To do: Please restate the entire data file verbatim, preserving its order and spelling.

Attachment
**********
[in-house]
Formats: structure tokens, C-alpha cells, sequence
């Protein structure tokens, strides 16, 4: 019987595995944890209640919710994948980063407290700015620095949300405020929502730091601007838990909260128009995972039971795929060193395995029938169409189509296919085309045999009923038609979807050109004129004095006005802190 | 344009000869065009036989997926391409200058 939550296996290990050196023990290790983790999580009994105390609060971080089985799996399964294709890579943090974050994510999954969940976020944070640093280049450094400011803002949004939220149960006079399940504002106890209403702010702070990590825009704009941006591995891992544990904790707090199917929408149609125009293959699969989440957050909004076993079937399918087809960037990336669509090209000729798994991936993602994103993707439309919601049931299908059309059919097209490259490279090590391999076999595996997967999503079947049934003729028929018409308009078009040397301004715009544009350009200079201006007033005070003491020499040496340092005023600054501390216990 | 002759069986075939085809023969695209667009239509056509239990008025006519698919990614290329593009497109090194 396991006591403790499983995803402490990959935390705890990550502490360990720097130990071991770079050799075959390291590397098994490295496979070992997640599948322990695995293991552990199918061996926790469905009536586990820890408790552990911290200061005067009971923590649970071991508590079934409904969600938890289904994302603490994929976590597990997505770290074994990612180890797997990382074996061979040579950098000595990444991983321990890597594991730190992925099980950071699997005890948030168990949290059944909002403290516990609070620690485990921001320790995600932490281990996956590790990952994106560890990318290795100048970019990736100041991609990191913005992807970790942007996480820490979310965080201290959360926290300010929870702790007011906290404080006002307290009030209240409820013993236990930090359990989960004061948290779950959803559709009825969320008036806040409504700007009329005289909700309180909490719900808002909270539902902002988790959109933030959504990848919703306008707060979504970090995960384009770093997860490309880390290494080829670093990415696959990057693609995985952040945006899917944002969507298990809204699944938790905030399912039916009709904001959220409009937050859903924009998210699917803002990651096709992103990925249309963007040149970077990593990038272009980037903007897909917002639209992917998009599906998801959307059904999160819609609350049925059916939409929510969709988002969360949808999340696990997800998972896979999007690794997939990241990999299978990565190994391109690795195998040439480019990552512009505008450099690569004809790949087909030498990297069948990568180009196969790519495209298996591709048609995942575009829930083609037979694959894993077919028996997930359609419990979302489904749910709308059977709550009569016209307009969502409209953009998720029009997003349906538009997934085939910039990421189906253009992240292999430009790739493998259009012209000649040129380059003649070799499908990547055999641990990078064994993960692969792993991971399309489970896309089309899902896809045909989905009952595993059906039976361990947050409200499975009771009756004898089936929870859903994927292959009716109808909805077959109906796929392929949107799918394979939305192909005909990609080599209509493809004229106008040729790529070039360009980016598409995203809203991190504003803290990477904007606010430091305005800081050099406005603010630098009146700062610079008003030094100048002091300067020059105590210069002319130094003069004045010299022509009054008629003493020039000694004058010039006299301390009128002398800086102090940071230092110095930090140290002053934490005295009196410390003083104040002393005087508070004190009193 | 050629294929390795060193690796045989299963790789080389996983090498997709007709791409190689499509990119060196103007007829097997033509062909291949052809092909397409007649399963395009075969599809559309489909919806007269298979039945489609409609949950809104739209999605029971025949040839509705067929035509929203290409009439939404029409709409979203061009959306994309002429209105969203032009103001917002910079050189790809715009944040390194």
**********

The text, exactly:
[in-house]
Formats: structure tokens, C-alpha cells, sequence
């Protein structure tokens, strides 16, 4: 019987595995944890209640919710994948980063407290700015620095949300405020929502730091601007838990909260128009995972039971795929060193395995029938169409189509296919085309045999009923038609979807050109004129004095006005802190 | 344009000869065009036989997926391409200058 939550296996290990050196023990290790983790999580009994105390609060971080089985799996399964294709890579943090974050994510999954969940976020944070640093280049450094400011803002949004939220149960006079399940504002106890209403702010702070990590825009704009941006591995891992544990904790707090199917929408149609125009293959699969989440957050909004076993079937399918087809960037990336669509090209000729798994991936993602994103993707439309919601049931299908059309059919097209490259490279090590391999076999595996997967999503079947049934003729028929018409308009078009040397301004715009544009350009200079201006007033005070003491020499040496340092005023600054501390216990 | 002759069986075939085809023969695209667009239509056509239990008025006519698919990614290329593009497109090194 396991006591403790499983995803402490990959935390705890990550502490360990720097130990071991770079050799075959390291590397098994490295496979070992997640599948322990695995293991552990199918061996926790469905009536586990820890408790552990911290200061005067009971923590649970071991508590079934409904969600938890289904994302603490994929976590597990997505770290074994990612180890797997990382074996061979040579950098000595990444991983321990890597594991730190992925099980950071699997005890948030168990949290059944909002403290516990609070620690485990921001320790995600932490281990996956590790990952994106560890990318290795100048970019990736100041991609990191913005992807970790942007996480820490979310965080201290959360926290300010929870702790007011906290404080006002307290009030209240409820013993236990930090359990989960004061948290779950959803559709009825969320008036806040409504700007009329005289909700309180909490719900808002909270539902902002988790959109933030959504990848919703306008707060979504970090995960384009770093997860490309880390290494080829670093990415696959990057693609995985952040945006899917944002969507298990809204699944938790905030399912039916009709904001959220409009937050859903924009998210699917803002990651096709992103990925249309963007040149970077990593990038272009980037903007897909917002639209992917998009599906998801959307059904999160819609609350049925059916939409929510969709988002969360949808999340696990997800998972896979999007690794997939990241990999299978990565190994391109690795195998040439480019990552512009505008450099690569004809790949087909030498990297069948990568180009196969790519495209298996591709048609995942575009829930083609037979694959894993077919028996997930359609419990979302489904749910709308059977709550009569016209307009969502409209953009998720029009997003349906538009997934085939910039990421189906253009992240292999430009790739493998259009012209000649040129380059003649070799499908990547055999641990990078064994993960692969792993991971399309489970896309089309899902896809045909989905009952595993059906039976361990947050409200499975009771009756004898089936929870859903994927292959009716109808909805077959109906796929392929949107799918394979939305192909005909990609080599209509493809004229106008040729790529070039360009980016598409995203809203991190504003803290990477904007606010430091305005800081050099406005603010630098009146700062610079008003030094100048002091300067020059105590210069002319130094003069004045010299022509009054008629003493020039000694004058010039006299301390009128002398800086102090940071230092110095930090140290002053934490005295009196410390003083104040002393005087508070004190009193 | 050629294929390795060193690796045989299963790789080389996983090498997709007709791409190689499509990119060196103007007829097997033509062909291949052809092909397409007649399963395009075969599809559309489909919806007269298979039945489609409609949950809104739209999605029971025949040839509705067929035509929203290409009439939404029409709409979203061009959306994309002429209105969203032009103001917002910079050189790809715009944040390194």